On Being Vanilla Pudding

Once upon a time in college, a girlfriend of mine told me something that really stuck with me. I do not really remember the exact topic of the conversation, but it was something about how I really want and need people to like me and how I was working really hard for it. She said that I make myself “vanilla pudding.”

I have to say at the time I didn’t really get it. (I thought she was just being a bit of a jerk.) But over the years, I’ve come to understand the wisdom of her point.

Vanilla pudding is non-offensive. Not everybody likes it, but no one really dislikes it. When it shows up, it’s accepted with few questions and few remarks. Maybe just, “oh, no chocolate or tapioca pudding today?” But no real protests.

As a people-pleaser, someone who has for the majority of her life strived to be acceptable to all, being vanilla pudding was what I was all about.

Now I’m not saying that I was conforming to the desires and attitudes of others, I was simply just not rocking the boat. I hardly ever disagreed. And if I did disagree, I said nothing out loud. I was all gentle nods and small smiles and “mm-hmm”s. Nothing notable. Just nice. I was always nice.

But how did this serve me? From the standpoint of people-pleaser, people were pleased. I was accepted. They all thought I was nice. I was boring. And that’s the problem there. I was boring. I bored myself! I would walk away from gatherings upset that I didn’t speak my mind. But then again, I didn’t really allow myself to have a mind to speak from. That was dangerous. That was chocolate.

So I went on for years never saying what I thought in fear that I would say something to upset someone. I honestly avoided spending too much time getting into too many details of anything because details could cause opinions and those were bad. I was a generalist. I knew enough to be part of the conversation but not enough to challenge anyone.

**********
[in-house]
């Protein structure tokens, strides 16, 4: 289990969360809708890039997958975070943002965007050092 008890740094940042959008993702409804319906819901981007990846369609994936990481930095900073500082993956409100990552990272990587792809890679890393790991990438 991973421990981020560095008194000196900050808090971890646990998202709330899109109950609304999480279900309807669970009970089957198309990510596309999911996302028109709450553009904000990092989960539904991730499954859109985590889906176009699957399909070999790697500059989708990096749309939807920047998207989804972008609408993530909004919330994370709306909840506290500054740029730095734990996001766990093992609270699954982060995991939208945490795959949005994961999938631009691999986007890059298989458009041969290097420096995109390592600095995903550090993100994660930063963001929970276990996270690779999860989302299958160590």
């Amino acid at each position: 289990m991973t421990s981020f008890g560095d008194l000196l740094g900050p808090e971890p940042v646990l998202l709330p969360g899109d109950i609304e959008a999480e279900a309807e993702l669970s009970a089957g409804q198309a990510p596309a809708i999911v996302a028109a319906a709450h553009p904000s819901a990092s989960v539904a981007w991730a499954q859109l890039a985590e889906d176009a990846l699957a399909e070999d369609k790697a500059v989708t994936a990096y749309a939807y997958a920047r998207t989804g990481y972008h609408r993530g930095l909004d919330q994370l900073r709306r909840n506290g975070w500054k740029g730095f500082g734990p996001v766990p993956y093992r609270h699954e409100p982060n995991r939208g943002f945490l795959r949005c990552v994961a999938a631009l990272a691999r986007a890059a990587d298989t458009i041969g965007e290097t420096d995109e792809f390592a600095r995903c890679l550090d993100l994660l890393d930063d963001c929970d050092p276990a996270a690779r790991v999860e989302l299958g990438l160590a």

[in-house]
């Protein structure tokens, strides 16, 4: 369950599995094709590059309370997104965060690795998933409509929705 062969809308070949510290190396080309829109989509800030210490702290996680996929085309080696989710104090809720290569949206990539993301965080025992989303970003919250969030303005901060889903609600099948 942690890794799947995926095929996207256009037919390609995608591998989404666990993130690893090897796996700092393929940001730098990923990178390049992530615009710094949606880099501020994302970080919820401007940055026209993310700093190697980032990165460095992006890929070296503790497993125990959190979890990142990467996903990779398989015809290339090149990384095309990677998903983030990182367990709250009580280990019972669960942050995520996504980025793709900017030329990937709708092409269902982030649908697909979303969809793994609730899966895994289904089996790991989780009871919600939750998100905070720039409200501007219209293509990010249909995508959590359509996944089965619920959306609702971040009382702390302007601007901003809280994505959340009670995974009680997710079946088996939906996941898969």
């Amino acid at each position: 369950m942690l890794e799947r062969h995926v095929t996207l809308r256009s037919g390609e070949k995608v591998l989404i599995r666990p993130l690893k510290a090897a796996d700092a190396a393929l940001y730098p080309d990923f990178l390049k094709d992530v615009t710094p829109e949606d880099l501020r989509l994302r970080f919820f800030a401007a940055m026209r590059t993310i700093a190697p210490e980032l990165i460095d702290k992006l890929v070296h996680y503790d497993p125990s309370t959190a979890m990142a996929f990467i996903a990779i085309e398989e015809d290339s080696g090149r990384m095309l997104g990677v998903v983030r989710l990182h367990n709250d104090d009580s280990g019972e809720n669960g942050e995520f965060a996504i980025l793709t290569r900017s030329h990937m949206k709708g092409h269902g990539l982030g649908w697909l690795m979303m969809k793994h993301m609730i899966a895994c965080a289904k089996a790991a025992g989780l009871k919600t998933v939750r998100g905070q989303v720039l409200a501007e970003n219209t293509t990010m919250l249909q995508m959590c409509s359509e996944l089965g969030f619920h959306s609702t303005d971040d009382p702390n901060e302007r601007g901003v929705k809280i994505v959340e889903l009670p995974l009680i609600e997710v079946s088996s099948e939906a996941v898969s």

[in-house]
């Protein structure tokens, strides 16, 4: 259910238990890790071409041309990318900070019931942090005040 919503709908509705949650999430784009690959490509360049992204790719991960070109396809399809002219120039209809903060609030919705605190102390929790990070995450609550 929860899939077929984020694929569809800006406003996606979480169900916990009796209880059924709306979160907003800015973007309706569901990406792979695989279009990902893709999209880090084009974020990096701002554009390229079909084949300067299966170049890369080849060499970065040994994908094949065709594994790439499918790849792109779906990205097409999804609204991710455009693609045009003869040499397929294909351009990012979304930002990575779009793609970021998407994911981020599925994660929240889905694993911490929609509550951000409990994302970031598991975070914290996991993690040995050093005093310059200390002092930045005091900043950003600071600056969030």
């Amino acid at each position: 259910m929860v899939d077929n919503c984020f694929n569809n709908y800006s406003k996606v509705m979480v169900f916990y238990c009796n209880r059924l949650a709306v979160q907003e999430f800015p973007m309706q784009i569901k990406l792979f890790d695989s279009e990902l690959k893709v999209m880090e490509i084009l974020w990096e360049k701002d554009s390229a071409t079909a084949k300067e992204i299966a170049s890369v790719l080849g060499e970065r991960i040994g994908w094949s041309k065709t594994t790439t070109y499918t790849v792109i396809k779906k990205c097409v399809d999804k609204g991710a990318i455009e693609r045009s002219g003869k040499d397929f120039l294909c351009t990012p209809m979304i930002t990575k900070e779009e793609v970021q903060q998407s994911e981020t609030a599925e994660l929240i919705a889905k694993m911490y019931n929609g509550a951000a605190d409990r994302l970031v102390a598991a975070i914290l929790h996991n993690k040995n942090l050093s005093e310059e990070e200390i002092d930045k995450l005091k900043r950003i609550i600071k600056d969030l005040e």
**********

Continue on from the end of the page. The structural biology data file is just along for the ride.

And I continued to gain weight.

And I continued to be scared.

And I continued to be unconfident.

I continued to be boring.

But then I was turning 30 and didn’t like where my life was going. I felt as if I had no control. I had been so vanilla pudding that other forces were steering the boat and I was simply along for the ride. That started to sit not so well with me.

So I jumped.

An opportunity at work came my way and I said yes without forethought. I would have an opportunity to move out of my vanilla pudding-ness and be magically transported (by plane) to a place where I had no past, no history, no habits, and no one expected me to be my old vanilla self.

I tried on tapioca. I dared to be butterscotch. I even cha-cha’d into chocolate.

And I learned a lot about myself. I learned that I was different. I learned that I liked me. And I decided to kick it into a new gear. It was time to get my life, doing it my way, on the tracks and moving.

I left vanilla pudding at the door.

But, as I write these oh-so-personal blog posts, I still have panicked moments where I think, “oh no, will someone be offended?” But then I sit back, take a deep breath, and say to myself (sometimes out loud), “Fuck it. If I’ve offended someone, at least I was being authentic.”

What about you?


About Tiana Dodson, Fat Health Coach

I am proud, fat, and healthy. Yes, they can all go together like that. Read more at http://www.tianadodson.com View all posts by Tiana Dodson, Fat Health Coach

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